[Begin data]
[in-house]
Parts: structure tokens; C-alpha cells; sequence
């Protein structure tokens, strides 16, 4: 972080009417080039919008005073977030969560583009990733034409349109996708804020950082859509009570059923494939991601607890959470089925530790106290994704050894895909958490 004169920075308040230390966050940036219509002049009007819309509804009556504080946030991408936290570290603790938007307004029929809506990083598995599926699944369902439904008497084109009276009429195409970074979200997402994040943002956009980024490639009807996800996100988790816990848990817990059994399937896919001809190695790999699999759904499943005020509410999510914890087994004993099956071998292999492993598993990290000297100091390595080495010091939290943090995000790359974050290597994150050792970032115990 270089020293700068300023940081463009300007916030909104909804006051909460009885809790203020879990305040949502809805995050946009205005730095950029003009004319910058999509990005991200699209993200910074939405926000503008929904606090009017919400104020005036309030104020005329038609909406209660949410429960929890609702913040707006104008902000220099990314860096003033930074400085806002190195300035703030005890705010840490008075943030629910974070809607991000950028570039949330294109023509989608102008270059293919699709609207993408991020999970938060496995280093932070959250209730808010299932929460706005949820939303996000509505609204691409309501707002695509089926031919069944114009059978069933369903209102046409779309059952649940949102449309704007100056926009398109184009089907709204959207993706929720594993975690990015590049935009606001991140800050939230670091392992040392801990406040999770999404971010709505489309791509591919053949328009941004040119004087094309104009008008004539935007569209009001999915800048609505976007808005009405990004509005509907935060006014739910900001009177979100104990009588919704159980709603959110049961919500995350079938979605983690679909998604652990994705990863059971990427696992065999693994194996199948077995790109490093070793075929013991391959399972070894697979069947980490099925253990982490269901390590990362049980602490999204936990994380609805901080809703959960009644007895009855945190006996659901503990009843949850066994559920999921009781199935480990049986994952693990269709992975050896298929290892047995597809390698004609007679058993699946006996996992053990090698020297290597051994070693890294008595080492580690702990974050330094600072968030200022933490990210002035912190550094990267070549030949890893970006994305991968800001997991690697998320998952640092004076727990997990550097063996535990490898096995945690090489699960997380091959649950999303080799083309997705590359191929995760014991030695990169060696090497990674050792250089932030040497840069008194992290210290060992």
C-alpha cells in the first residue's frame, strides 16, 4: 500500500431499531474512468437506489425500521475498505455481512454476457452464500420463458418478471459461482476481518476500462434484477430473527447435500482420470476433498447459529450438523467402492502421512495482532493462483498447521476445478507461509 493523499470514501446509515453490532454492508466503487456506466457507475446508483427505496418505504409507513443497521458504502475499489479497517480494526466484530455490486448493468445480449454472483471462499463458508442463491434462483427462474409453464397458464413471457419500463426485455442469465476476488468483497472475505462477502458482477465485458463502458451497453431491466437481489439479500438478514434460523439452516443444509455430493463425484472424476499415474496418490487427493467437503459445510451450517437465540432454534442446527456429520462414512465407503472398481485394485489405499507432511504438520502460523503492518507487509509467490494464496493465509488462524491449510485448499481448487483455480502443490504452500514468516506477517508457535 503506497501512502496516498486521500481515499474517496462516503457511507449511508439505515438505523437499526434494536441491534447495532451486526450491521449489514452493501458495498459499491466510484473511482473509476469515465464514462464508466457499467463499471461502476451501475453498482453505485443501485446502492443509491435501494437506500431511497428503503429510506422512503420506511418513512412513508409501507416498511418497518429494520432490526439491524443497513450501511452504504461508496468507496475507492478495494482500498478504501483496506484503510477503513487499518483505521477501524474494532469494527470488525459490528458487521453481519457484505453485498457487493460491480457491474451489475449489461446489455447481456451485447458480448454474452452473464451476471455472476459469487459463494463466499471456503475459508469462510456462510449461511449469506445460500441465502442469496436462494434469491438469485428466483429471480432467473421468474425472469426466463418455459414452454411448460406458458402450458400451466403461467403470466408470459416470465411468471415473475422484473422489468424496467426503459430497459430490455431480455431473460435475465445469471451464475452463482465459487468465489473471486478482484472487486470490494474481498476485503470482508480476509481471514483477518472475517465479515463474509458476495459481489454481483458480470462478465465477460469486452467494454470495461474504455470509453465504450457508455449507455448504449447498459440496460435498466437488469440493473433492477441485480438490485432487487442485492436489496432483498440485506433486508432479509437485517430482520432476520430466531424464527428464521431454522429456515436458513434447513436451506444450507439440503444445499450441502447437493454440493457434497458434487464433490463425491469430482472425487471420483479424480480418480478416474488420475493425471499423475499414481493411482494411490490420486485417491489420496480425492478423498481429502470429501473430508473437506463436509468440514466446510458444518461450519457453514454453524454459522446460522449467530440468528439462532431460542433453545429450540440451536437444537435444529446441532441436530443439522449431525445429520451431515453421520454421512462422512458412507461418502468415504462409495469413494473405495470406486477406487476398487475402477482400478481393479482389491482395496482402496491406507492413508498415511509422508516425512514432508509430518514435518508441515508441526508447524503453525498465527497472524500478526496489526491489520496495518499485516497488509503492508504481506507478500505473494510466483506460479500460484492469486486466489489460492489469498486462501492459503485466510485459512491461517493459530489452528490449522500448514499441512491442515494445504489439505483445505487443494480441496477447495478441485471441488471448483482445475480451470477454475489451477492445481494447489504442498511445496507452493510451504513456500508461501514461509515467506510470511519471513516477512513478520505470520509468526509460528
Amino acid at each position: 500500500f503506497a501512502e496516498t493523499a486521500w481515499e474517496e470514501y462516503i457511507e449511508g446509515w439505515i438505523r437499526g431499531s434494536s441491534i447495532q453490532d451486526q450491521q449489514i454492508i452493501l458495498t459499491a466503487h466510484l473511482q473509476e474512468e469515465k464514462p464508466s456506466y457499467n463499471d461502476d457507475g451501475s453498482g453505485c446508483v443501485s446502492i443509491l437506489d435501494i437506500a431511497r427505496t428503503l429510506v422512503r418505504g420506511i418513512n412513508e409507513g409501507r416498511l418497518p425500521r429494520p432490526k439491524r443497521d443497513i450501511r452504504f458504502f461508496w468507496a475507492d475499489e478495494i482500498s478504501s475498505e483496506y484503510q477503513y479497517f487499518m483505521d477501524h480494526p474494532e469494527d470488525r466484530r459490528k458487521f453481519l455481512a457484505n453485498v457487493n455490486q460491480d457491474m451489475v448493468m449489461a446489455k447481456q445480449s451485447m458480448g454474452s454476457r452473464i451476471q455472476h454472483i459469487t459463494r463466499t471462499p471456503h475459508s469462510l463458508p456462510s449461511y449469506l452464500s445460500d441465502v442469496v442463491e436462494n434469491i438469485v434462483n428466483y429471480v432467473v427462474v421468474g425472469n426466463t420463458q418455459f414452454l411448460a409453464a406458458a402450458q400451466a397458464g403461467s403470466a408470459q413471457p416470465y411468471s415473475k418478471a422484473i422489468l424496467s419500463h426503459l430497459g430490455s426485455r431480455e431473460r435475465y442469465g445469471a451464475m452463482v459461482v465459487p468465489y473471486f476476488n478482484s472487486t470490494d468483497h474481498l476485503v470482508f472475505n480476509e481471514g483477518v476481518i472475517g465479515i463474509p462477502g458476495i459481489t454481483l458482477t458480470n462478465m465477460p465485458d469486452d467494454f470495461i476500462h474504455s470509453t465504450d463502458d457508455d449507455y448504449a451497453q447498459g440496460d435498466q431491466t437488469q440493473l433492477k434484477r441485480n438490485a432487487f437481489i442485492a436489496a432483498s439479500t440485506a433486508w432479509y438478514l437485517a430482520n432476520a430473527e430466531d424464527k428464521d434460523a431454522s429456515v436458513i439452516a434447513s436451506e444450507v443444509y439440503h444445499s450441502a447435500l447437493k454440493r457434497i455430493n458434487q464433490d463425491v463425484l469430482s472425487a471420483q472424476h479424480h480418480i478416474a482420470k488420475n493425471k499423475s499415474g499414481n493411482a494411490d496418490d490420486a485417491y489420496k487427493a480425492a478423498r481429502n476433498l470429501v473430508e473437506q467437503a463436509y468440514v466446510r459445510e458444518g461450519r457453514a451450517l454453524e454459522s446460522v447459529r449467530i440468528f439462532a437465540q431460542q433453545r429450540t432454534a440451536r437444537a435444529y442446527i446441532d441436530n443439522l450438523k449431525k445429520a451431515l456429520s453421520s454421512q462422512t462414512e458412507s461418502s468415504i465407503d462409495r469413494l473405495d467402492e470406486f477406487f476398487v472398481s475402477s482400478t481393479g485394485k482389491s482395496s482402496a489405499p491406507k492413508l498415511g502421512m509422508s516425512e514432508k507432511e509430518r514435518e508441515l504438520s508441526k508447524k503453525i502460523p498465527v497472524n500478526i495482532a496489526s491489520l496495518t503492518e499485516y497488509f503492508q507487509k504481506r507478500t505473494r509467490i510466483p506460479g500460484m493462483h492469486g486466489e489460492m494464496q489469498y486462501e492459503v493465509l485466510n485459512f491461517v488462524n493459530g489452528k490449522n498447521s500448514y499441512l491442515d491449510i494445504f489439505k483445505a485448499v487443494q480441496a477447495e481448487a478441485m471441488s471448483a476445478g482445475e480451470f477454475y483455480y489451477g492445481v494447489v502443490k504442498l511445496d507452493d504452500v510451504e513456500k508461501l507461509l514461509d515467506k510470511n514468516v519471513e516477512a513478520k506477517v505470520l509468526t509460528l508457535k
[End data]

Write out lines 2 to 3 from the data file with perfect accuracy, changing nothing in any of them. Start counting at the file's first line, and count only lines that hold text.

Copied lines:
Parts: structure tokens; C-alpha cells; sequence
């Protein structure tokens, strides 16, 4: 972080009417080039919008005073977030969560583009990733034409349109996708804020950082859509009570059923494939991601607890959470089925530790106290994704050894895909958490 004169920075308040230390966050940036219509002049009007819309509804009556504080946030991408936290570290603790938007307004029929809506990083598995599926699944369902439904008497084109009276009429195409970074979200997402994040943002956009980024490639009807996800996100988790816990848990817990059994399937896919001809190695790999699999759904499943005020509410999510914890087994004993099956071998292999492993598993990290000297100091390595080495010091939290943090995000790359974050290597994150050792970032115990 270089020293700068300023940081463009300007916030909104909804006051909460009885809790203020879990305040949502809805995050946009205005730095950029003009004319910058999509990005991200699209993200910074939405926000503008929904606090009017919400104020005036309030104020005329038609909406209660949410429960929890609702913040707006104008902000220099990314860096003033930074400085806002190195300035703030005890705010840490008075943030629910974070809607991000950028570039949330294109023509989608102008270059293919699709609207993408991020999970938060496995280093932070959250209730808010299932929460706005949820939303996000509505609204691409309501707002695509089926031919069944114009059978069933369903209102046409779309059952649940949102449309704007100056926009398109184009089907709204959207993706929720594993975690990015590049935009606001991140800050939230670091392992040392801990406040999770999404971010709505489309791509591919053949328009941004040119004087094309104009008008004539935007569209009001999915800048609505976007808005009405990004509005509907935060006014739910900001009177979100104990009588919704159980709603959110049961919500995350079938979605983690679909998604652990994705990863059971990427696992065999693994194996199948077995790109490093070793075929013991391959399972070894697979069947980490099925253990982490269901390590990362049980602490999204936990994380609805901080809703959960009644007895009855945190006996659901503990009843949850066994559920999921009781199935480990049986994952693990269709992975050896298929290892047995597809390698004609007679058993699946006996996992053990090698020297290597051994070693890294008595080492580690702990974050330094600072968030200022933490990210002035912190550094990267070549030949890893970006994305991968800001997991690697998320998952640092004076727990997990550097063996535990490898096995945690090489699960997380091959649950999303080799083309997705590359191929995760014991030695990169060696090497990674050792250089932030040497840069008194992290210290060992």